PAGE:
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Upper School

The Marshall Upper School prepares students to be leaders in their communities, facilitators of their life-long learning experiences, and contributors to a more just and empathetic world. Educators create learning environments that inspire, broaden perspective, form connections, develop agency, and build community. A learning model that incorporates high academic standards and student-centered learning develops students’ abilities to solve problems, communicate effectively, think curiously and creatively, become engaged and ethical citizens, and develop agency and resiliency. The upper school experience is intentionally built to engage students and meet them where they are at, both academically and social-emotionally. The upper school community strives for students to have authentic and meaningful connections with other students, with their teachers, and with other community members. Students learn to think critically, work collaboratively, act courageously, and live compassionately. Through a variety of learning experiences, students gain a deeper understanding and appreciation for the diverse perspectives and experiences of those around them. 

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Upper School Curriculum

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Upper School Faculty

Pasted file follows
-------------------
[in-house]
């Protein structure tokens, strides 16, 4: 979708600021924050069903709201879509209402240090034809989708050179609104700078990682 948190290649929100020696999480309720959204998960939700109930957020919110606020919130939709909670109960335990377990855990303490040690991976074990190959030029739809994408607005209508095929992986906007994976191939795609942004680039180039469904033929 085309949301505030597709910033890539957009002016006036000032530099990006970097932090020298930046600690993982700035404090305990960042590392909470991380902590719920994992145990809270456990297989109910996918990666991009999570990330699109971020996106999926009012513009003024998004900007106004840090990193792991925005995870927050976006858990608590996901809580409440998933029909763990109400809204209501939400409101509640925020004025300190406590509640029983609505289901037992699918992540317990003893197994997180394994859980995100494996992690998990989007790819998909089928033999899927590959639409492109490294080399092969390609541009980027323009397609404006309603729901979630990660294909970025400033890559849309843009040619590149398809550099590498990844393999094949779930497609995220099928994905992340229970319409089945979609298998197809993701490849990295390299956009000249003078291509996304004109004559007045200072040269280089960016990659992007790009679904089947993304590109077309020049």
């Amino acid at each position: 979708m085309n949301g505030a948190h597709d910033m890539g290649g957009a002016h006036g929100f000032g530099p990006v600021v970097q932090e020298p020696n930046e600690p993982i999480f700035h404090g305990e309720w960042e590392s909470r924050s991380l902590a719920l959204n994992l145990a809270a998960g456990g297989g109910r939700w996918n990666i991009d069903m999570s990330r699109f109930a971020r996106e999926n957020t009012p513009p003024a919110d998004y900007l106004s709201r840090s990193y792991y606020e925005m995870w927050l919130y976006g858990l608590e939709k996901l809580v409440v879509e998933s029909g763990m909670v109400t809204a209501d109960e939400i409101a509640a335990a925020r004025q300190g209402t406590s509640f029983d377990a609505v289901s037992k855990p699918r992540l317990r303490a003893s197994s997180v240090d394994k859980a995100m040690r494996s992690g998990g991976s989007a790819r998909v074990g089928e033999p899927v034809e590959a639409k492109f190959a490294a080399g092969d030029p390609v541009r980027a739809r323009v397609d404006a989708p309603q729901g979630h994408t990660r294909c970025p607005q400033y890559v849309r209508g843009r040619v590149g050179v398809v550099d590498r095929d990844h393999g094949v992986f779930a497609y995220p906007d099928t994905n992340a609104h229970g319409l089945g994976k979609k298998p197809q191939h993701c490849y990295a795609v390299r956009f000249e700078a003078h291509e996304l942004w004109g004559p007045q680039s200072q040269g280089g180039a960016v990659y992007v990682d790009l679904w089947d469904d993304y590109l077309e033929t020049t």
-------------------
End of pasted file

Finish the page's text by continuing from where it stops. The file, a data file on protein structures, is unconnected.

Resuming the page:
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Dylan Chernov

Dylan Chernov

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Cassie Erdmann

Cassie Erdmann

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Heather Fishel

Heather Fishel

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Sally Goodman

Sally Goodman

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1 2 3 8 > showing 1 - 4 of 31 constituents
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Science Lab Photo

A Look Inside...
Marshall Curriculum


Marshall chemistry students spent a couple of class periods learning how to create their own hand sanitizer. They mix ethanol and water, and bring it to a boil. But, of course, the boiling points for the two liquids are different, so that's where the learning happens. After two days of trials, some of the student teams actually cheered as their first drops of sanitizer traveled through the condenser and into the collection bottle.

A Look Inside...
Marshall Curriculum


Seniors in Dr. Nygaard's class have celebrated Edwin Morgan Day for twenty years, and most will have stories to tell about that memorable class period. The tradition, a full description of which will remain intentionally vague, began when members of the class of 2002 sent a letter to the famous Scottish poet, asking lots of questions about one of his poems.